The 2020 Census report, released on Thursday, revealed a decline in the number of white people in the U.S. for the first time in history.

According to the data from the U.S. Census Bureau, the white population fell by 8.6% since 2010. At the same time, a significant growth among minority groups was seen over the last decade, The Guardian reported

The Hispanic and Latino population grew by 23% while the Asian population went up by over 35%. For the Black population, the data revealed an increase of more than 5.6%. 

“The U.S. population is much more multiracial and much more racially and ethnically diverse than we have measured in the past,” said Nicholas Jones, a Census Bureau official.

William Frey, a demographer at the Brookings Institution, said the decline of the white population is partially attributed to the opioid epidemic and lower birth rates among millennials. 

“The country is changing dramatically,” Frey said. 

According to The Washington Post, the latest data will play a critical role as most state legislatures and local governments redraw political districts for the next 10 years. Minorities are still at risk of facing a disadvantage because Republicans will likely attempt to draw districts that will heavily advantage GOP candidates, as they did in 2010, The Guardian reported. 

The bureau’s diversity index identified Hawaii, California, Nevada, Texas, Maryland, the District of Columbia, New Jersey and New York as the most diverse states.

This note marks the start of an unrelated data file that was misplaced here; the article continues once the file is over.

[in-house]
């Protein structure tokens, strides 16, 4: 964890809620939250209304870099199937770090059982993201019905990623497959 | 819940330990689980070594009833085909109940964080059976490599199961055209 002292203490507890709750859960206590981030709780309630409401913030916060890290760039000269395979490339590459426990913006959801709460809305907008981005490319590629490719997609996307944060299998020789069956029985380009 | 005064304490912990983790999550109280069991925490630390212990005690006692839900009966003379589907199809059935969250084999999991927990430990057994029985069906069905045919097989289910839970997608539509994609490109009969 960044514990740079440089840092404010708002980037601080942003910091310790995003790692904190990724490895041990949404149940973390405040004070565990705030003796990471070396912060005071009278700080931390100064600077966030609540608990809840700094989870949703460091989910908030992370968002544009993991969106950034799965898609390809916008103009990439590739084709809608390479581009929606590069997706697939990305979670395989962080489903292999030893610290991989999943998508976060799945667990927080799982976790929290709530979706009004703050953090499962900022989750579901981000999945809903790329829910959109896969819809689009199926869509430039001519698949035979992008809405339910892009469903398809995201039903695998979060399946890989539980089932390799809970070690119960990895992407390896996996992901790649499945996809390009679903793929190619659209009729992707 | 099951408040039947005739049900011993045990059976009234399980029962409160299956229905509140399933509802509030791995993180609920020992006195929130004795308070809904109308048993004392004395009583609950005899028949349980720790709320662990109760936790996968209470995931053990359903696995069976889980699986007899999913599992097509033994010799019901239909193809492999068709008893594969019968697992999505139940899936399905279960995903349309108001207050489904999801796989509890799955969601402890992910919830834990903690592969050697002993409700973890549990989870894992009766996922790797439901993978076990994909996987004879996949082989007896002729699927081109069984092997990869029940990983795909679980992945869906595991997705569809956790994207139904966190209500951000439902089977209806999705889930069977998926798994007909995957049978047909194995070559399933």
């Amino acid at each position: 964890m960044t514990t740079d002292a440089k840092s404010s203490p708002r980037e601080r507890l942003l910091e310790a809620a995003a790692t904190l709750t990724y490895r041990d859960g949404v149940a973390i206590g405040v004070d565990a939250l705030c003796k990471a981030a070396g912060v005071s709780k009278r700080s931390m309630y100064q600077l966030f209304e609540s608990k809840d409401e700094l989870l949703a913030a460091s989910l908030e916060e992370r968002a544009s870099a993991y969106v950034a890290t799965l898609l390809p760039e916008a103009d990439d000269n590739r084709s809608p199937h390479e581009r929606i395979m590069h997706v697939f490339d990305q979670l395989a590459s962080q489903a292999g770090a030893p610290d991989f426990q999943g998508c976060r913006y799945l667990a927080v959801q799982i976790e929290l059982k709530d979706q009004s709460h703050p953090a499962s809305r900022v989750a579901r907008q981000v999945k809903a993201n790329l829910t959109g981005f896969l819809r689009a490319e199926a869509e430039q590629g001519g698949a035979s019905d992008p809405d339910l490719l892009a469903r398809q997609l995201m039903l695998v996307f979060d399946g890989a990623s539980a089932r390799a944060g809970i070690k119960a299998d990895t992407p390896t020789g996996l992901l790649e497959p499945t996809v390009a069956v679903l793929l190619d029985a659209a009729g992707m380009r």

America’s overall population grew by 7.4% over the last decade — the second slowest growth in U.S. history. Marc Perry, a senior demographer at the bureau, said smaller counties lost population while the more populous counties tended to grow. 

Phoenix, whose population increased by 11.2% over the last decade, is identified as the fastest growing major city in America. The Arizona city is now the fifth largest in the country. New York City, which is home to 8.8 million people, is still the largest city.

“Many counties within metro areas saw growth, especially those in the south and west. However, as we’ve been seeing in our annual population estimates, our nation is growing slower than it used to,” Perry said. “This decline is evident at the local level where around 52% of the counties in the United States saw their 2020 census populations decrease from their 2010 census populations.”